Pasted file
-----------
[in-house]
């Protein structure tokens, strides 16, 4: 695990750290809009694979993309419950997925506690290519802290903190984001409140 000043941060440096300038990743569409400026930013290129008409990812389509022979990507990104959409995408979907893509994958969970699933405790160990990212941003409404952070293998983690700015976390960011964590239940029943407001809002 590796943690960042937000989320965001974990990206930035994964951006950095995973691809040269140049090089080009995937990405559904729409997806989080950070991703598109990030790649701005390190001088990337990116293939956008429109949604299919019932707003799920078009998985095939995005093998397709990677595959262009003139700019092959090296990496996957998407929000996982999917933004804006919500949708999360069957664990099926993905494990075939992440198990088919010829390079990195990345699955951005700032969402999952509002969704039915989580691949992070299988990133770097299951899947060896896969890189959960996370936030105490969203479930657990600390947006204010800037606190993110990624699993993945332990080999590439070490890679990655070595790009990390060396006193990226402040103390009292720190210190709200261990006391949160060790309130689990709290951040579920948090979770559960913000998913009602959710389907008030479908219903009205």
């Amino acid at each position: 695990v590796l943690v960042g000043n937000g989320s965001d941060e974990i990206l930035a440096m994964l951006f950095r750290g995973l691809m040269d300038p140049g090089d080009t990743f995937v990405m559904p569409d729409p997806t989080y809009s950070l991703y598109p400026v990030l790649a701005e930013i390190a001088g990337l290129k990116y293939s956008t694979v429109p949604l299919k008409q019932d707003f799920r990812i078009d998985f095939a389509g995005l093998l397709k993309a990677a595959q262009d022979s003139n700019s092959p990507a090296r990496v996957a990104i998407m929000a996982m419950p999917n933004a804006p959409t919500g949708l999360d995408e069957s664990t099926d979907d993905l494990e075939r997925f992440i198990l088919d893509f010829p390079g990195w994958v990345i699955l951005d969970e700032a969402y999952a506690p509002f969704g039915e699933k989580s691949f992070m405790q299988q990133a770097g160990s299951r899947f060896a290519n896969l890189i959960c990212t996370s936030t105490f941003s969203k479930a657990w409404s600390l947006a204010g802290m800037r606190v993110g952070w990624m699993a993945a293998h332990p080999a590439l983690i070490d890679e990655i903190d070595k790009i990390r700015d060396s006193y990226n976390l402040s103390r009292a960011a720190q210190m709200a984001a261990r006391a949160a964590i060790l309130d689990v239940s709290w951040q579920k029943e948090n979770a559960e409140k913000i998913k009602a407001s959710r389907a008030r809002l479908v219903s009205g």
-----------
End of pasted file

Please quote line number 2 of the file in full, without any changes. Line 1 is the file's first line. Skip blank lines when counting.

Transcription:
């Protein structure tokens, strides 16, 4: 695990750290809009694979993309419950997925506690290519802290903190984001409140 000043941060440096300038990743569409400026930013290129008409990812389509022979990507990104959409995408979907893509994958969970699933405790160990990212941003409404952070293998983690700015976390960011964590239940029943407001809002 590796943690960042937000989320965001974990990206930035994964951006950095995973691809040269140049090089080009995937990405559904729409997806989080950070991703598109990030790649701005390190001088990337990116293939956008429109949604299919019932707003799920078009998985095939995005093998397709990677595959262009003139700019092959090296990496996957998407929000996982999917933004804006919500949708999360069957664990099926993905494990075939992440198990088919010829390079990195990345699955951005700032969402999952509002969704039915989580691949992070299988990133770097299951899947060896896969890189959960996370936030105490969203479930657990600390947006204010800037606190993110990624699993993945332990080999590439070490890679990655070595790009990390060396006193990226402040103390009292720190210190709200261990006391949160060790309130689990709290951040579920948090979770559960913000998913009602959710389907008030479908219903009205």